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Thoughts From the Sick Ward

March 12th, 2009 by Myrhaf · 1 Comment · Politics

This cold has knocked me flat on my rear end. It has sapped my energy so that I can only stumble around the house cursing and kicking the cats. Whatever capacity for cheerfulness I normally have is gone, and reading the latest news about the financial crisis and the little man in the White House does not help.

Every day I read something that makes me shake my head in disbelief. When asked about the stock market decline, Obama showed no concern, no understanding that it is a serious problem at all, but shrugged it off by comparing the stock market to opinion polls. A decade’s worth of wealth has been destroyed, and it means nothing to Obama. But whereas Obama shows no interest in the bear market, his administration is keenly interested in demonizing Rush Limbaugh.

People who, unlike Limbaugh, sincerely want Obama to succeed, are advising him to put off solving energy, environmental and health care issues until he has stopped the financial crisis. Democrats are worried that if this mess goes into the summer, then their election hopes will suffer in 2010.

These people assume Obama wants the crisis to stop. But what if he wants the market to fail so that more Americans will look to government to take care of them? What if he wants more crises because, as his Chief of Staff famously said, “You never want a serious crisis to go to waste”? Hillary said the same thing recently. With this readiness to gleefully exploit crises to gain and consolidate power, why not pursue radical energy, environmental and health measures during the crisis? The worse it gets, the better things will look for big government.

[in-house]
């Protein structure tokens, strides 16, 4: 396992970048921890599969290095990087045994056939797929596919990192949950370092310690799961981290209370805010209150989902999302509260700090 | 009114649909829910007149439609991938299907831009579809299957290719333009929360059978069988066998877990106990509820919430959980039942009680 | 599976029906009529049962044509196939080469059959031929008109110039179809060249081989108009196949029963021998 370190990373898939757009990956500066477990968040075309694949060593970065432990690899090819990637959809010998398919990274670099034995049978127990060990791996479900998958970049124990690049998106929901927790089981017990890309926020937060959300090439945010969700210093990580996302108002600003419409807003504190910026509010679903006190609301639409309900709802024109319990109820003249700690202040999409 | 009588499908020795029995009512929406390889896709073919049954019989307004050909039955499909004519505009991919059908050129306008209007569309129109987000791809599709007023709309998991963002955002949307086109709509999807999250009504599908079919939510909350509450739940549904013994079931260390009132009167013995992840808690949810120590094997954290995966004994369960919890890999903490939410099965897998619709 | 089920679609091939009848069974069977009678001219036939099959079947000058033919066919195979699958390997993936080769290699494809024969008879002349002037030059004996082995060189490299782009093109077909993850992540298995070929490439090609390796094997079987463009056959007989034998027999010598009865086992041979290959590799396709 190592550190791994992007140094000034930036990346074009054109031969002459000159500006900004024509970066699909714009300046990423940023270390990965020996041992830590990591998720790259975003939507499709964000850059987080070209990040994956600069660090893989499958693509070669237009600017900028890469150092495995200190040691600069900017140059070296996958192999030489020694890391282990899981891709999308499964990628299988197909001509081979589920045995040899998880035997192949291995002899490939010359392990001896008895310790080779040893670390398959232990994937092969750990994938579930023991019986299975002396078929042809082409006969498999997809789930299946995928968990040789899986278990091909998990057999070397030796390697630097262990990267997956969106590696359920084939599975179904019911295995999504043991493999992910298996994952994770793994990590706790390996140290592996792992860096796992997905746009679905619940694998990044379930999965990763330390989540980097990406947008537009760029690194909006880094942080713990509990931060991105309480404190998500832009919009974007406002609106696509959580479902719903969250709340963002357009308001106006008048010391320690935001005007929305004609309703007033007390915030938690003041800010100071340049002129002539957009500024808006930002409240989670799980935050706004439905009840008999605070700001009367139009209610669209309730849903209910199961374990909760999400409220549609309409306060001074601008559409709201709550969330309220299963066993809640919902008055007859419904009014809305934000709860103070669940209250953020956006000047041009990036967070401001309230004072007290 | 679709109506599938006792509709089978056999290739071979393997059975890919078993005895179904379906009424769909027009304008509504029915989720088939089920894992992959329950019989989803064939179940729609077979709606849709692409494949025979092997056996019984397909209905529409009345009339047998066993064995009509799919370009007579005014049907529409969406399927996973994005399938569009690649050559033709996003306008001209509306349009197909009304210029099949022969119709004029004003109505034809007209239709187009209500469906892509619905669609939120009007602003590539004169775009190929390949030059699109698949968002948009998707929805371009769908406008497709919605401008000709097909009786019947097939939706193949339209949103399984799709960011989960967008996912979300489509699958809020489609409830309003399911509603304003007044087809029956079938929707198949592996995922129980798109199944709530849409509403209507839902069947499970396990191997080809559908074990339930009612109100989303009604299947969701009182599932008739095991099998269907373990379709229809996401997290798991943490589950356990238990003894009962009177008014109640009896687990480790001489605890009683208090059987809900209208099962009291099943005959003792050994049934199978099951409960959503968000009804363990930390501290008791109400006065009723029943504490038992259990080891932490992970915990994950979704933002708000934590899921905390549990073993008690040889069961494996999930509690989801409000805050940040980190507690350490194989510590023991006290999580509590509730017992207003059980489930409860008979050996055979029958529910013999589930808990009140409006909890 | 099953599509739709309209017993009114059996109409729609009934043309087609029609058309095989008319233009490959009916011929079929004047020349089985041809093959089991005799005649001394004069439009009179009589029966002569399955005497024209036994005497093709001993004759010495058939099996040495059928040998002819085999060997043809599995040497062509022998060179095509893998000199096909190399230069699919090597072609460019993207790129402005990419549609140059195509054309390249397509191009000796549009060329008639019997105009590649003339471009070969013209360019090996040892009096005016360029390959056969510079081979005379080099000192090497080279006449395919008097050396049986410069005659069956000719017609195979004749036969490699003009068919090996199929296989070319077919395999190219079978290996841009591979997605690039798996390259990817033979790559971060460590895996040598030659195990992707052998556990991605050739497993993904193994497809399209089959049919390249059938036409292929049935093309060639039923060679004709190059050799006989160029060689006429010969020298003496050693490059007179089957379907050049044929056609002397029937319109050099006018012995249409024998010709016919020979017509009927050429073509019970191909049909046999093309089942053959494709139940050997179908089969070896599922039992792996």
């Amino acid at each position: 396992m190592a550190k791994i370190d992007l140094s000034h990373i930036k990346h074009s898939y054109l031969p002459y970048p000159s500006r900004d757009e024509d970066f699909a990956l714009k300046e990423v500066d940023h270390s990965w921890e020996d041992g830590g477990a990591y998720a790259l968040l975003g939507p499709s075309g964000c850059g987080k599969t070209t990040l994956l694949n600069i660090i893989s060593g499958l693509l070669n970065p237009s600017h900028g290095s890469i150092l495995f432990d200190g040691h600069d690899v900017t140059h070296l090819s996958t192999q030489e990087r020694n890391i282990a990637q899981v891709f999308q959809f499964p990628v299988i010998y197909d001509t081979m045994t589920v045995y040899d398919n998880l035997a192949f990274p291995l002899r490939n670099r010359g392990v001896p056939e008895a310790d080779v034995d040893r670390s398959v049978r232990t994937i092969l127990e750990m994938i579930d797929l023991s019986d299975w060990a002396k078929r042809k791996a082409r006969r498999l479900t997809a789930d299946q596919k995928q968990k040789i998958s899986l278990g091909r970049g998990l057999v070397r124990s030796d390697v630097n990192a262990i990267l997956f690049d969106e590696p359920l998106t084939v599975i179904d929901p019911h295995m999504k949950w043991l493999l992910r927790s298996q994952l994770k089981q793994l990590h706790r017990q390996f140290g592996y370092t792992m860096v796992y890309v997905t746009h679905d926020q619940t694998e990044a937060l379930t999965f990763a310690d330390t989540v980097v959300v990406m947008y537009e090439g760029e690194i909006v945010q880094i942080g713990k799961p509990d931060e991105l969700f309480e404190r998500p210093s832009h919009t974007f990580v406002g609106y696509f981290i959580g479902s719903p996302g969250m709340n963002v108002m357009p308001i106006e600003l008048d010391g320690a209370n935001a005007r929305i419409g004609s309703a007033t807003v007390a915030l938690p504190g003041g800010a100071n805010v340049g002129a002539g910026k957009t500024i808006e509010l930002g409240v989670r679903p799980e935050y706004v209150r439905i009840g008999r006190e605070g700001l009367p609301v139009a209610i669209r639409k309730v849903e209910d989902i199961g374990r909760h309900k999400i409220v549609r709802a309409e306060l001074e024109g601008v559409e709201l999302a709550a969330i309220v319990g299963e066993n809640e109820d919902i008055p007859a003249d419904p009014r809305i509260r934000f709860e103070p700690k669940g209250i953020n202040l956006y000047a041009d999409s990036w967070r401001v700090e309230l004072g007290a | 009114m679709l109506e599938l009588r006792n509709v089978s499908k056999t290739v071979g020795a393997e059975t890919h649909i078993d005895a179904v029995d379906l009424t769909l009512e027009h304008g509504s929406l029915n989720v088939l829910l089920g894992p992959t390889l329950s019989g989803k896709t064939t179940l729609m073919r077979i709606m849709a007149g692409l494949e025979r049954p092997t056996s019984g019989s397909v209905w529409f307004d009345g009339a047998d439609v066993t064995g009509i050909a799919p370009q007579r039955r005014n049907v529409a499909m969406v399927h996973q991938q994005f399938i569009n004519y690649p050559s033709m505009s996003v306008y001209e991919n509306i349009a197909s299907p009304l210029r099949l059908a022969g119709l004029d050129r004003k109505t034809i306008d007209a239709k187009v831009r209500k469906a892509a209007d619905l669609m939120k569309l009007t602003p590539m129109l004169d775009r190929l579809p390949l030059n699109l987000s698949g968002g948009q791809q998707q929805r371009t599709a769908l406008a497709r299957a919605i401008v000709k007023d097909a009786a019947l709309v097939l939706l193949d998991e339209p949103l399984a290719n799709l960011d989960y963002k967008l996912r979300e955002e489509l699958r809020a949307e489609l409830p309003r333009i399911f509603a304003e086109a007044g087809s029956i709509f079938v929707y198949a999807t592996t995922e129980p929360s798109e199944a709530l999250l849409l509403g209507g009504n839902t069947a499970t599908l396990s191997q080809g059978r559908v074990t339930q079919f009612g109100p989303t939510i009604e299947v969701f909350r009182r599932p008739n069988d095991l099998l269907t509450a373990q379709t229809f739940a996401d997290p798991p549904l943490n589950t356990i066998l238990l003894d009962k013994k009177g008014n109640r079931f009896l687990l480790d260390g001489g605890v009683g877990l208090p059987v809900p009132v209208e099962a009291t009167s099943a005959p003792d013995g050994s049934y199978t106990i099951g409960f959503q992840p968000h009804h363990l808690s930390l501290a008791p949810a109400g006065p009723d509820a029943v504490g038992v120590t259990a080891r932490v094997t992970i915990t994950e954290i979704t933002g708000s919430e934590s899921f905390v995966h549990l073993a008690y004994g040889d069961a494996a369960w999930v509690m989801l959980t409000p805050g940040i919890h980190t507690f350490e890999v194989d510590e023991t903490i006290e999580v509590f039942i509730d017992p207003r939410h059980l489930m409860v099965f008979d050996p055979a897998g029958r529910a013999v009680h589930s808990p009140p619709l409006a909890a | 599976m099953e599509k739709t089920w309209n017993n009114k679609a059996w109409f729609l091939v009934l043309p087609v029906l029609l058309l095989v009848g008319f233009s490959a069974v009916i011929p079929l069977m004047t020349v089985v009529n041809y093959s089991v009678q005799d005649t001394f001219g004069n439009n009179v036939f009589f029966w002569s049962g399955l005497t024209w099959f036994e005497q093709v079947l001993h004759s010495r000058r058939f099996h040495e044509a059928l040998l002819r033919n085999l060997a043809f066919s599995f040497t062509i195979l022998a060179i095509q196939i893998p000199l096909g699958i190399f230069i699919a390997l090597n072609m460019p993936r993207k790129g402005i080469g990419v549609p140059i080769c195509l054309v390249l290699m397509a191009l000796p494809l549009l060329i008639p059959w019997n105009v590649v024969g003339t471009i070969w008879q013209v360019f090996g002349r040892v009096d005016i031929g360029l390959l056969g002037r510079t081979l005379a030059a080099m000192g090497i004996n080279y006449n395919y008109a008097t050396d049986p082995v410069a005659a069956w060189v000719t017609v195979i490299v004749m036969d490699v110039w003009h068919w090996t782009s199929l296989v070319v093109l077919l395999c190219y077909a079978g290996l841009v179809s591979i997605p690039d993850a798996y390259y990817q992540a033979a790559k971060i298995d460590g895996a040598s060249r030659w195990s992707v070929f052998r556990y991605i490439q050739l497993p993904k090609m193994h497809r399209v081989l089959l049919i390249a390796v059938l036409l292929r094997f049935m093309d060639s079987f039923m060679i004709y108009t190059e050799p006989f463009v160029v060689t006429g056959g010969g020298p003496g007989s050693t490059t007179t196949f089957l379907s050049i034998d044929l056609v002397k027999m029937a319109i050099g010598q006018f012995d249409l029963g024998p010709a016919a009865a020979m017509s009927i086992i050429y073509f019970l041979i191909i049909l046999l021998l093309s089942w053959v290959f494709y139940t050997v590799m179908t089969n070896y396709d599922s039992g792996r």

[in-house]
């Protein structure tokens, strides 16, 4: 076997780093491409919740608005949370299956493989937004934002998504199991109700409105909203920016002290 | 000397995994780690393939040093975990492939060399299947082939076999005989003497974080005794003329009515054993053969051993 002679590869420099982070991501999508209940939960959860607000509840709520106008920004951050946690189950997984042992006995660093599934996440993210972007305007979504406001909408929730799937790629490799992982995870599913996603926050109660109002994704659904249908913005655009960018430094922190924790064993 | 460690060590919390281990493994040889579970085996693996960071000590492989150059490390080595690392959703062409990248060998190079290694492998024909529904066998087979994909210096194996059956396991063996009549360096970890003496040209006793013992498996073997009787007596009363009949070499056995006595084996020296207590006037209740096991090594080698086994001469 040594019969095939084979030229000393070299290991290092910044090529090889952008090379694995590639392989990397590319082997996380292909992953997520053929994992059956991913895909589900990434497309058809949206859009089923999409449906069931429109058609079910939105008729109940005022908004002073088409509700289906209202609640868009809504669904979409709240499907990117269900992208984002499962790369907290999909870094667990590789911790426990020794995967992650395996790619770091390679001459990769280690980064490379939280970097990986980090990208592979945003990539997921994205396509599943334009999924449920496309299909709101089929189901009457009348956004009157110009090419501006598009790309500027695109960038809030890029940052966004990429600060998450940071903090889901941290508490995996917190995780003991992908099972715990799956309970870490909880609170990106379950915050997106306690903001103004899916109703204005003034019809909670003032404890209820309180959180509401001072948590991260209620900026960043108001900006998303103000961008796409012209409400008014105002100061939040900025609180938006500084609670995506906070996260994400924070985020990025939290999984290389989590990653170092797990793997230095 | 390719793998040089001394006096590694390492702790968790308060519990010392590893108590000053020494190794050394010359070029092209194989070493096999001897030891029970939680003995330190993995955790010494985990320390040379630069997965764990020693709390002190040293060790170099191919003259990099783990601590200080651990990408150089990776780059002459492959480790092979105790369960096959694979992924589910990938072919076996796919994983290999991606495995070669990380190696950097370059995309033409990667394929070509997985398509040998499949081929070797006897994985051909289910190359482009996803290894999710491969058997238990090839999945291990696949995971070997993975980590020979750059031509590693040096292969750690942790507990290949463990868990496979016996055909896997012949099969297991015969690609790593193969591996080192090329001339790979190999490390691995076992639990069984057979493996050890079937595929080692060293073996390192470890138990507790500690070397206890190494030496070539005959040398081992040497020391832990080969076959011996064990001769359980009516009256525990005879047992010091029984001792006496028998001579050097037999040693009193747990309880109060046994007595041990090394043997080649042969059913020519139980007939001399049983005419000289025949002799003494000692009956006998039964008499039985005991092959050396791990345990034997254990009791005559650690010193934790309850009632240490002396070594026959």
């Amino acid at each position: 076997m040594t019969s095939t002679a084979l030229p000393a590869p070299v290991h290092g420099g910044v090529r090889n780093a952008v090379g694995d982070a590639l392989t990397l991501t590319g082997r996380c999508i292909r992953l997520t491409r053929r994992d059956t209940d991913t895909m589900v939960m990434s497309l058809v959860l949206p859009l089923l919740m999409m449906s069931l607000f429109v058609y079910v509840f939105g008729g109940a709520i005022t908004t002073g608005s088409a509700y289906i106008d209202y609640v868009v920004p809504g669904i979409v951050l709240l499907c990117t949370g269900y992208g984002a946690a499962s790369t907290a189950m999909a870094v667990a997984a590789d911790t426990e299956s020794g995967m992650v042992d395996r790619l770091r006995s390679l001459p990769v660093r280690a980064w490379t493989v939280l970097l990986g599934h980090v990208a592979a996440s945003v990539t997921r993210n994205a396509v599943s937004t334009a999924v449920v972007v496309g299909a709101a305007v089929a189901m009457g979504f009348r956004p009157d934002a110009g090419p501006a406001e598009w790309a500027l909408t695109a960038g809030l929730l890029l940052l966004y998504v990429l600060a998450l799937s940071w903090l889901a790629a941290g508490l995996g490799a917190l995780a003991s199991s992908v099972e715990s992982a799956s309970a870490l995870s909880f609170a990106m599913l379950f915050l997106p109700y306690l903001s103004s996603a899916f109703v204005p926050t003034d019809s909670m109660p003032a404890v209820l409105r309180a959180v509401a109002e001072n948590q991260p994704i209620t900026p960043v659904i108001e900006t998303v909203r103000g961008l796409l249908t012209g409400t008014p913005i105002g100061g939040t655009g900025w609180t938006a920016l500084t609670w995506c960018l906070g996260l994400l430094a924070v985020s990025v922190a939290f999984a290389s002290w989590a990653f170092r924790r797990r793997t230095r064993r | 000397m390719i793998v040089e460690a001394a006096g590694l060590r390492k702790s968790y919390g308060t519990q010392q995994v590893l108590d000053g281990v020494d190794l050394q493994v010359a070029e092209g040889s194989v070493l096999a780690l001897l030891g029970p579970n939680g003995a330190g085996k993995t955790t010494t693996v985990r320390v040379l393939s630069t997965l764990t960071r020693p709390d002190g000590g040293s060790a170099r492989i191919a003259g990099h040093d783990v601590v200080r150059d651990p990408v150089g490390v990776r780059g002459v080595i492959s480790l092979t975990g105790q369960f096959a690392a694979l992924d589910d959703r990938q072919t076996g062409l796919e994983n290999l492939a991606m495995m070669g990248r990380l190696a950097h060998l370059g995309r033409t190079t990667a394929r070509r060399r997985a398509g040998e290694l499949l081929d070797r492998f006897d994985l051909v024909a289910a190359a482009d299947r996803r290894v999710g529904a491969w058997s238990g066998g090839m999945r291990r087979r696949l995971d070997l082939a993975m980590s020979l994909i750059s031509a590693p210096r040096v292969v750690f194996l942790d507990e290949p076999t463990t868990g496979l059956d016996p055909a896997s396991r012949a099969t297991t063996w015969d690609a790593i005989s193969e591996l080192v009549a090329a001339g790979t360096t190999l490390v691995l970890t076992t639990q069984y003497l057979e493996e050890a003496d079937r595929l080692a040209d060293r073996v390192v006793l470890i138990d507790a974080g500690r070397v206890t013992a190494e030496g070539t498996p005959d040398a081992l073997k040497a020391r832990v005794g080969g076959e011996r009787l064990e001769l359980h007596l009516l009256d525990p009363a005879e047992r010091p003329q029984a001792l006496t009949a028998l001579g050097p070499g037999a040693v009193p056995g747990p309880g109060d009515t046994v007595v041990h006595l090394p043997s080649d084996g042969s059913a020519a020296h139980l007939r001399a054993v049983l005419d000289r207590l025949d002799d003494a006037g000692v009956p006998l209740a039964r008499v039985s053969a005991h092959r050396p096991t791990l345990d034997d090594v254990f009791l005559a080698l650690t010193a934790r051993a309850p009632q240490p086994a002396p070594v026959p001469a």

If this is Obama’s plan, then he will soon find himself at odds with the “Blue Dog” Democrats and those facing a close election. The leftists and those in secure seats will go along with his Crisis and Leviathan presidency.

For those who want to make some sense of it all, I urge you to read Richard M. Salsman’s “Altruism: The Moral Root of the Financial Crisis.” He shows step by step how government intervention created this entire mess. Furthermore, he shows how the morality of altruism forced every move in a long history of missteps.

One thing that struck me as I read that essay is how altruism destroys judgment. When people don’t have a proper morality of self-interest as a standard, they can’t assess practical solutions to problems. Faced with a problem such as foreclosing mortgages on poor people, they are liable to think, “Well, let’s try to get money from the feds for this.” Thus the problem never gets solved, but instead festers and the national debt piles up.

The next four years will not be boring.

I need some sleep.

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